A one-sided love story and a failed to take-off career- perfect combination to ignite the tail of a rocket called escapism. I did not know what hurts more- your conscience that called you an escapist or the irony that you are leaving everything behind for better and yet you are not happy. One year back….it was a completely different feeling. It was the journey I took home after graduation. Excitement, ambition, hope, happiness, and loads of apprehension- defines the journey from being a student to being a part of the work force. The sense of freedom of earning for oneself, the liberty to spend on parties, trips, friends without being questioned by parents and entering into an adult life was both thrilling and scary at the same time. While I was busy preparing a list of items I wanted to buy for my family, I had to budget and plan my spending. For the first time I realized how difficult it is to part with your hard-earned money as compared to calling back home and ask for extra money.

It is funny how I am scared to be a student again. All those thoughts of moving to a new place, joining college, meeting other students, making new friends, pressure of being liked by peers, leaving a good impression on teachers, getting good grades and ending up with a fat package is scaring me off. It’s like a complex circle and I am set to zero again. But, on second thought, this uncertainty is kind of exciting too. You don’t know what’s going to happen- who you are going to meet and what new things you are getting into.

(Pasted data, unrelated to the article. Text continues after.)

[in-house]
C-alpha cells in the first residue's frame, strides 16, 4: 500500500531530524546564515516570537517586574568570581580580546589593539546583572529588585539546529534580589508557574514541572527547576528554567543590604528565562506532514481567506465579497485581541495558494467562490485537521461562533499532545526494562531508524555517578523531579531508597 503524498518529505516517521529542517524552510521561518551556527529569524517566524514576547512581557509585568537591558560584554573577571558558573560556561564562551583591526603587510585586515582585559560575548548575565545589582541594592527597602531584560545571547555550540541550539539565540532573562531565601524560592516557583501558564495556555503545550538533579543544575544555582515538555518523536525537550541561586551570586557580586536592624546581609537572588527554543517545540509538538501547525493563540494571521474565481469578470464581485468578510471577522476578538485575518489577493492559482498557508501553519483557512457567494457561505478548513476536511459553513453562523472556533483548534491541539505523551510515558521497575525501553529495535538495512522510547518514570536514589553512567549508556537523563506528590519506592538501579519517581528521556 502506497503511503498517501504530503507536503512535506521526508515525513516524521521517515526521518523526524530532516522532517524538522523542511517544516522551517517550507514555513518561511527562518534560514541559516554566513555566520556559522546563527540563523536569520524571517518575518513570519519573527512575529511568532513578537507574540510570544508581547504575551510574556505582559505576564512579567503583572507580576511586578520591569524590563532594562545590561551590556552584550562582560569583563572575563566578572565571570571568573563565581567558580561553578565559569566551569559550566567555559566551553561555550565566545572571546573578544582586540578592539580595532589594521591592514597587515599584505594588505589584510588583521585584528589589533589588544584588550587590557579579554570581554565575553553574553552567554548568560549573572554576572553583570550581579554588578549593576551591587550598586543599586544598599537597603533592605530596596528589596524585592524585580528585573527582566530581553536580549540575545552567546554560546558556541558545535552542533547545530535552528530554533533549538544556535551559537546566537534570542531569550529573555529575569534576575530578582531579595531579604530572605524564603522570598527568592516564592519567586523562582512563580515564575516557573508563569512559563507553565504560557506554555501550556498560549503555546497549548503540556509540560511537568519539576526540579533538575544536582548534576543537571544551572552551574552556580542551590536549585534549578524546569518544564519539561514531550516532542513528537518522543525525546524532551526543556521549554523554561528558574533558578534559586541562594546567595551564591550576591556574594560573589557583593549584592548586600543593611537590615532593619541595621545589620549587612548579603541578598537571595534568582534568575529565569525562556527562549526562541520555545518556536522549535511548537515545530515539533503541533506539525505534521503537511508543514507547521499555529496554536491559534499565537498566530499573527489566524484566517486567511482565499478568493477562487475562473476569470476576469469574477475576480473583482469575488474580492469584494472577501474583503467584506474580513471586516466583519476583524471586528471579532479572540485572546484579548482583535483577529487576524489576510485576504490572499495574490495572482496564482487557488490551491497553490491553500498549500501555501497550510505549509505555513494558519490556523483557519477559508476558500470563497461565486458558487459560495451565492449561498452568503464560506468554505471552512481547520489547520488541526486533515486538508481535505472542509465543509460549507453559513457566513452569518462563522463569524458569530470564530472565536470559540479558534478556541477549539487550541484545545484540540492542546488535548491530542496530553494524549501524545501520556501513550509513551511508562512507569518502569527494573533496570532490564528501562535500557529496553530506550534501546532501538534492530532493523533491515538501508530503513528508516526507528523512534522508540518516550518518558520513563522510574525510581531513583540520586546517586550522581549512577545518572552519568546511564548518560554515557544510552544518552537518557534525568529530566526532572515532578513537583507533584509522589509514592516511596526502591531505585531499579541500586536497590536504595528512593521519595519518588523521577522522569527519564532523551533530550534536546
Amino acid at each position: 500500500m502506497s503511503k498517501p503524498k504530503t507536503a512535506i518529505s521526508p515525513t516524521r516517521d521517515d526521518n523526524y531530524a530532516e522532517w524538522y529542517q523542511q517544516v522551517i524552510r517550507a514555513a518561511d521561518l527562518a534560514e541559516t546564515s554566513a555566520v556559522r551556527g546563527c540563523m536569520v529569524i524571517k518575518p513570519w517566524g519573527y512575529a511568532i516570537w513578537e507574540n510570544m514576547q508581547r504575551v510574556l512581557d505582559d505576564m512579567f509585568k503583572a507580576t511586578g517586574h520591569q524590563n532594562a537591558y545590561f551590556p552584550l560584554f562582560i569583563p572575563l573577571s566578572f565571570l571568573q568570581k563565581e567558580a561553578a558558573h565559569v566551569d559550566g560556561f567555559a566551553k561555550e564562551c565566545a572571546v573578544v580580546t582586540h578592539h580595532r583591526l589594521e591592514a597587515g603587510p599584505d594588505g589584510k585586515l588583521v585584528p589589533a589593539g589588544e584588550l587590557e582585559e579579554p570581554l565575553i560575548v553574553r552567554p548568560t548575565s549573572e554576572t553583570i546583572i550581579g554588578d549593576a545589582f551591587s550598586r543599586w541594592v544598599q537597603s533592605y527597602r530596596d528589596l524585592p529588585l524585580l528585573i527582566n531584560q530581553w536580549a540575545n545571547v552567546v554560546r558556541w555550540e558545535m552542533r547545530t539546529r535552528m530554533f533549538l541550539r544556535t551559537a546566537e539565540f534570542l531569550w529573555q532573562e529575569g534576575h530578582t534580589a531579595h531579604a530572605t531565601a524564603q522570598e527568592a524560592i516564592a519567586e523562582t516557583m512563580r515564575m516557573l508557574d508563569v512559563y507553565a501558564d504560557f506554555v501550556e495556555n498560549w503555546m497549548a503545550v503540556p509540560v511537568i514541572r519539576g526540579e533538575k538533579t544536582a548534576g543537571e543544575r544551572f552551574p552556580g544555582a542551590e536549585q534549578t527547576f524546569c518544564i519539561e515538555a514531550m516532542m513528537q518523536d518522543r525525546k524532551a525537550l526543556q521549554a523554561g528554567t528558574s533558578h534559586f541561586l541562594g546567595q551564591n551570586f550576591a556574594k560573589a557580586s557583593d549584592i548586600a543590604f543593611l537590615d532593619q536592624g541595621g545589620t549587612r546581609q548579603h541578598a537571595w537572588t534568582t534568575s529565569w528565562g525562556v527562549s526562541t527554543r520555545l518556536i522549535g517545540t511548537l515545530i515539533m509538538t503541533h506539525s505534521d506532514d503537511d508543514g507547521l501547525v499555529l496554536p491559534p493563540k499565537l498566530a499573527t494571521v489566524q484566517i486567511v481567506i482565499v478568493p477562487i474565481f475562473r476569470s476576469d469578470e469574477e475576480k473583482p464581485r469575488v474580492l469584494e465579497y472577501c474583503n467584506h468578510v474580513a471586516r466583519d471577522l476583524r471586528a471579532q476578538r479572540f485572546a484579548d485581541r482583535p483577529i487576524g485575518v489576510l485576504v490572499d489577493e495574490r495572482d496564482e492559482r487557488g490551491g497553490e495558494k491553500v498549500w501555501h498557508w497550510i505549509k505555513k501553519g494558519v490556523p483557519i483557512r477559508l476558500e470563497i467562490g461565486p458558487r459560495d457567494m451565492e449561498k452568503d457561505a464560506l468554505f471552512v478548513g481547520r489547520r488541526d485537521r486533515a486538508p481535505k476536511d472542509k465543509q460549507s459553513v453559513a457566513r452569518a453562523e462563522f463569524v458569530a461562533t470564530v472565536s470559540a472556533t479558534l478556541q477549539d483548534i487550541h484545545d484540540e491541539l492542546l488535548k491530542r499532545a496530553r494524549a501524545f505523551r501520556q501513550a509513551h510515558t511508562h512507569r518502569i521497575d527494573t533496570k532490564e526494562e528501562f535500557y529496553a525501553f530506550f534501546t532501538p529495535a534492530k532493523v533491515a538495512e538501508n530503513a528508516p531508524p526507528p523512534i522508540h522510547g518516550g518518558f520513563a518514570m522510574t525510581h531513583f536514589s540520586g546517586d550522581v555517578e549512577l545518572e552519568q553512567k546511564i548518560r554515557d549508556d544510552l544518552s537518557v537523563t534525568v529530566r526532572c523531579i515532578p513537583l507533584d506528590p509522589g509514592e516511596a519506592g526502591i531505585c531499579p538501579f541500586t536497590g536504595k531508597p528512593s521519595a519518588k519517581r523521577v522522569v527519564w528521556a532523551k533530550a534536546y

Perhaps, this adrenaline rush of willingness to jump from the zone of uncertainty to one’s comfort zone is what keeps us moving on. If everything would have been alright, I would have eventually got bored and moved on. So its just a matter of time but the truth is- we all have to keep moving and give closure to the events in our life so that we can initiate new ones. So, here I am- standing in front of the gate of my new college. It’s intimidating because everything is new and everyone is a stranger but it’s also inviting for I can see the same strangers talking, smiling, and sharing information. Soon, I would also be a part of this crowd and this would be the beginning of my new life.


Moving on, starting over with a new life means mixed feelings- excitement, apprehension, butterflies in stomach etc. but the essence of life is to look up.  


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Saturday, March 14, 2015

And at last I see the light……